Renaud (795–843) was Frankish Count of Herbauges, Count of Poitiers and Count of Nantes. His name is also spelled Rainaldus or Ragenold, and he is sometimes known as Reginald in English. He is referred to as Renaud of Aquitaine, but seems to have been a member of the Rorgonid family of Maine.
The County of Herbauges consisted of three pagi south of the Loire: Arballicus (Herbauges), Metallicus (the Mauges), and Teofalicus (Tiffauges) and was separate from the County of Poitou, of which Renaud also appears to have been Count. His appointment as Count is prior to July 835 when he appears in a battle against the Normans in Noirmoutier.
Count of Nantes
After the death of Count Ricwin of Nantes at the Battle of Fontenay (841), he was appointed by Charles the Bald as Count of Nantes. This was at the expense of Lambert II of Nantes, who had fought for Charles at Fontenay, and was considered the legitimate heir of his father, the former Count Lambert I of Nantes. Disappointed in his ambitions, Lambert II broke with Charles the Bald and turned to Nominoe, Duke of Brittany, who was then in almost open revolt against the Franks. Nominoe and Lambert intended to join forces to capture Nantes.
Invasion of Brittany
Having fortified Nantes, Renaud heard that Nominoe had been incapacitated by a serious illness. Renaud decided to take the initiative, by raiding into Breton territory. At the junction of the diocese of Alet and county of Nantes, on the Roman road of Angers Carhaix he surprised the Breton army led by Nominoe's son Prince Erispoe. At the Battle of Messac, Erispoe was initially defeated by Renaud. Shortly afterwards, however, the timely arrival of Lambert's troops allowed Erispoe to counter-attack in force, defeating Renaud. Renaud himself was killed the day afterwards, during the pursuit. The Bretons may also have been assisted by the Viking warlord Håstein, who is said to have personally killed Renaud. However, other sources assert that Lambert killed Renaud and that the Viking force arrived shortly afterwards, looking for plunder.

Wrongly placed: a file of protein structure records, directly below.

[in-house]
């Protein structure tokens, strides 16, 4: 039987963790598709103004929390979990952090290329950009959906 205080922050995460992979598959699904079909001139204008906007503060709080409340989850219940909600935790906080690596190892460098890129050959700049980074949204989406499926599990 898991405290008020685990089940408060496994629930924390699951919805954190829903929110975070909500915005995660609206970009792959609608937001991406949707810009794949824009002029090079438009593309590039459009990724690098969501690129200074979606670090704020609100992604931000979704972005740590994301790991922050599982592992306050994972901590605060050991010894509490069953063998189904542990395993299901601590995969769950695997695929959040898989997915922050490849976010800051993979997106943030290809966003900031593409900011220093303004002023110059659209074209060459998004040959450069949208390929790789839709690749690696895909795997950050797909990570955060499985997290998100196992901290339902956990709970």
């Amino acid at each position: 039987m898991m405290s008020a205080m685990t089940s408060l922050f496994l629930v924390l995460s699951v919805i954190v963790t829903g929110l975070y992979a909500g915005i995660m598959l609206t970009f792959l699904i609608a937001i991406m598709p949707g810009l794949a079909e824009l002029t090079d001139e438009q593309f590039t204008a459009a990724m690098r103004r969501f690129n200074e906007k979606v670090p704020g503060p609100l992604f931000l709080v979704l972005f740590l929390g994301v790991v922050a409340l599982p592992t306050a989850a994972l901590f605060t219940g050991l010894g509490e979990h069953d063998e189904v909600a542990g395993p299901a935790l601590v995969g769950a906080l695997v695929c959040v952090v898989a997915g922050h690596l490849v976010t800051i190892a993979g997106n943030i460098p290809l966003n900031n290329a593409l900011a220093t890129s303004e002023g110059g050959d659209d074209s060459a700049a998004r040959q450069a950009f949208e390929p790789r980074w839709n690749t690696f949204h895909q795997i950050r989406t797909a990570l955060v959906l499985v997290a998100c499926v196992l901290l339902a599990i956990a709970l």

The Vikings sacked Nantes and killed its bishop. Lambert occupied the town, but was unable to hold it. Renaud's son Hervé was killed in battle against Lambert a year later. Recent studies suggest that another of Renaud's sons Ragenold became Count of Herbauges, then Maine and Marquis of Neustria.
- André Chédeville & Hubert Guillotel, La Bretagne des saints et des rois Ve-Xe siècle, Ouest France, Université Rennes, (1984)
- Michel Dillange, Les comtes de Poitou Ducs d'Aquitaine (778–1204), La Crèche : Geste éditions, 1995, 303 p. (ISBN 2-910919-09-9), p 55
- Janet L. Nelson, The Annals of St-Bertin, Manchester University Press, 1991, p.55